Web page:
Who: Advertising Standards Authority (“ASA”)
When:23 November 2015
Law stated as at: 11 December 2015
Back in November 2014, we reported that the ASA was launching a public consultation on its new Prioritisation Principles (here) (“Principles“), with the response to the consultation being published in February 2015.
The response confirmed that the four main suggested Principles would remain in their current pre-consultation form, namely the consideration of:
- what harm or detriment has occurred or might occur;
- the risk of action versus inaction;
- the likely impact of intervention by the ASA; and
- what resource would be proportionate to the problem to be tackled.
Since the publication of the response in February, the ASA has been deciding how to put the Prioritisation Principles into practice and develop new ways of working so that the Principles will guide their work.
On 16 November 2015, the ASA announced that the Principles would be put into use from 23 November 2015 in helping the ASA decide how to deal with complaints or information it has received.
Why this matters:
As of 23 November 2015, the ASA has been applying the Principles to help it decide how to tackle the complaints it receives and to help determine what resource it will use towards doing so. The ASA will be focusing on areas that have the greater potential for detriment or harm and, consequently, will be spending less time on cases that do not have a significant impact on consumers.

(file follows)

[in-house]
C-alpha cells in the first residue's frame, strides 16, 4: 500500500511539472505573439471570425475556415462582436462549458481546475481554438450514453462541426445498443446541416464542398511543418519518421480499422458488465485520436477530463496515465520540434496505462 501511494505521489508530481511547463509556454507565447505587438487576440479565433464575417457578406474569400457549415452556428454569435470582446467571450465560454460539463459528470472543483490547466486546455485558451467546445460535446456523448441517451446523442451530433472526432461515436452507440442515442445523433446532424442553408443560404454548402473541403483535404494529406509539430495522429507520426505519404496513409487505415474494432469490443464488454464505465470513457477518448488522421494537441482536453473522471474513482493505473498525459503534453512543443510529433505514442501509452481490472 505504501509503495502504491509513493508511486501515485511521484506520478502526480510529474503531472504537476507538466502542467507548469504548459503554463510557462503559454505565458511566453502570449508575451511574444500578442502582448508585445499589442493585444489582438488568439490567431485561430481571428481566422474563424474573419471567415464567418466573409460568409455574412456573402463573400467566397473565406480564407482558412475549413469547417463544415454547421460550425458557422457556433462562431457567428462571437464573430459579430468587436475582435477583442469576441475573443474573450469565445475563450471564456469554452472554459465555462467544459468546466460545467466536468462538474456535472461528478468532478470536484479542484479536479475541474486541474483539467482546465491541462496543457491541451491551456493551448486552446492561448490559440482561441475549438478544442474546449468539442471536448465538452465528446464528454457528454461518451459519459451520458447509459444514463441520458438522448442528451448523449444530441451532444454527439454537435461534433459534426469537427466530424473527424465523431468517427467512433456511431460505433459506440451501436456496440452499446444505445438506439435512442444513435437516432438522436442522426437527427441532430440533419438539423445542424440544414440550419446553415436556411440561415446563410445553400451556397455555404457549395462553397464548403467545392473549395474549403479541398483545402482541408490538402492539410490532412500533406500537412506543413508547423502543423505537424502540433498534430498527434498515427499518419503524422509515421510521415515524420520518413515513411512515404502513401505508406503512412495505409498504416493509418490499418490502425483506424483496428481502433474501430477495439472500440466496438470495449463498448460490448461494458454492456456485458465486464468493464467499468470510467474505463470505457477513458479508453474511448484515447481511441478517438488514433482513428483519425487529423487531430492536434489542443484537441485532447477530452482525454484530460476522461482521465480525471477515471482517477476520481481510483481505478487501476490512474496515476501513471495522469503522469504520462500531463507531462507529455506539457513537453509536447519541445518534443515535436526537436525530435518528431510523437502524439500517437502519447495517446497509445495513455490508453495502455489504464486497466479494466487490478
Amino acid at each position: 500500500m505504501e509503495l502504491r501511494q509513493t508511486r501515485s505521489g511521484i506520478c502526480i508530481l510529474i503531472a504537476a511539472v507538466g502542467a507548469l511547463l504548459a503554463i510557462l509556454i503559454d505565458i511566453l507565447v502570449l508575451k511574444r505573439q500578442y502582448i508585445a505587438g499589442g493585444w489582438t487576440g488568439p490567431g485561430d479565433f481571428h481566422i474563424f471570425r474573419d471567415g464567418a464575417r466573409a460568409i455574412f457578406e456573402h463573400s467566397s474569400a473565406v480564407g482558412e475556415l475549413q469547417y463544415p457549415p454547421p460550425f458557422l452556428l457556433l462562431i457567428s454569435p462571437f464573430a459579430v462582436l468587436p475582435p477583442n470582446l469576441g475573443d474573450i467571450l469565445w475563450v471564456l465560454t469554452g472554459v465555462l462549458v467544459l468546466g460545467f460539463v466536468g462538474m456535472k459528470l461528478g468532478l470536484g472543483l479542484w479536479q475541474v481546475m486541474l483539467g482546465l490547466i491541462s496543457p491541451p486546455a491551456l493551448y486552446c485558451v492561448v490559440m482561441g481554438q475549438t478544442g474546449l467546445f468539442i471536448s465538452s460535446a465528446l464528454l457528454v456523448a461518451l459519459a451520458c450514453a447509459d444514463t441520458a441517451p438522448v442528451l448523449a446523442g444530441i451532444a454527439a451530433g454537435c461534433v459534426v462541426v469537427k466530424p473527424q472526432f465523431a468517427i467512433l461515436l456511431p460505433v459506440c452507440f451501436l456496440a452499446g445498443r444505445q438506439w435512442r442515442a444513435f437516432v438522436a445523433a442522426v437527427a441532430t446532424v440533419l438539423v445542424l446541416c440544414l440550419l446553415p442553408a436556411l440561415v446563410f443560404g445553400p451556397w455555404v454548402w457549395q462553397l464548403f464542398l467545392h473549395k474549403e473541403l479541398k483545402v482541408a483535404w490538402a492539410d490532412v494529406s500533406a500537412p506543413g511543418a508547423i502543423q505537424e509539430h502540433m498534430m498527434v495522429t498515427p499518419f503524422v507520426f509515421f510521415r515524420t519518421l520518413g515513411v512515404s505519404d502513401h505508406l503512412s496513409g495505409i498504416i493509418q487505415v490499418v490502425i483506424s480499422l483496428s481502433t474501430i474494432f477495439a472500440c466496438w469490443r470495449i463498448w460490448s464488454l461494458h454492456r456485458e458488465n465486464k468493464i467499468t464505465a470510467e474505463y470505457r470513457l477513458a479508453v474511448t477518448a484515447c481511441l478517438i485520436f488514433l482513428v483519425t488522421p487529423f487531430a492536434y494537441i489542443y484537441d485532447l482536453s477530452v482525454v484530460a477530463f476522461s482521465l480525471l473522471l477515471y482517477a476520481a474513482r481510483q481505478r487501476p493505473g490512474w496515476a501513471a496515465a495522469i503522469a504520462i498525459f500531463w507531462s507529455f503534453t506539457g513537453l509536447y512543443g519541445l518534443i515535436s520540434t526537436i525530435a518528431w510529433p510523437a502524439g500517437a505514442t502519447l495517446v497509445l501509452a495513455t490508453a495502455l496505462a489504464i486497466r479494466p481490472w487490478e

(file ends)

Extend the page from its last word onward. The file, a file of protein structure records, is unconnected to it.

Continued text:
The Principles reflect the values set out in the ASA’s latest five year strategy. The new approach shows that the ASA recognises the need to be flexible by making greater use of guidance as an alternative to conducting a formal investigation. For instance, the ASA has introduced the option of writing to advertisers and explaining what action should be carried out, rather than waiting for their formal response in the first instance.
For advertisers, this is important because the Principles indicate that the ASA will be aiming to cut down the number of formal investigations it carries out. Formal investigations result in published adjudications and the ability to resolve more matters without the threat of potential negative publicity will be a relief for many brands. The ASA’s new process provides greater flexibility and hopefully, in the long run, will lead to a better relationship between the regulator and advertisers and allow the ASA to focus its resources on areas where consumers are most at risk.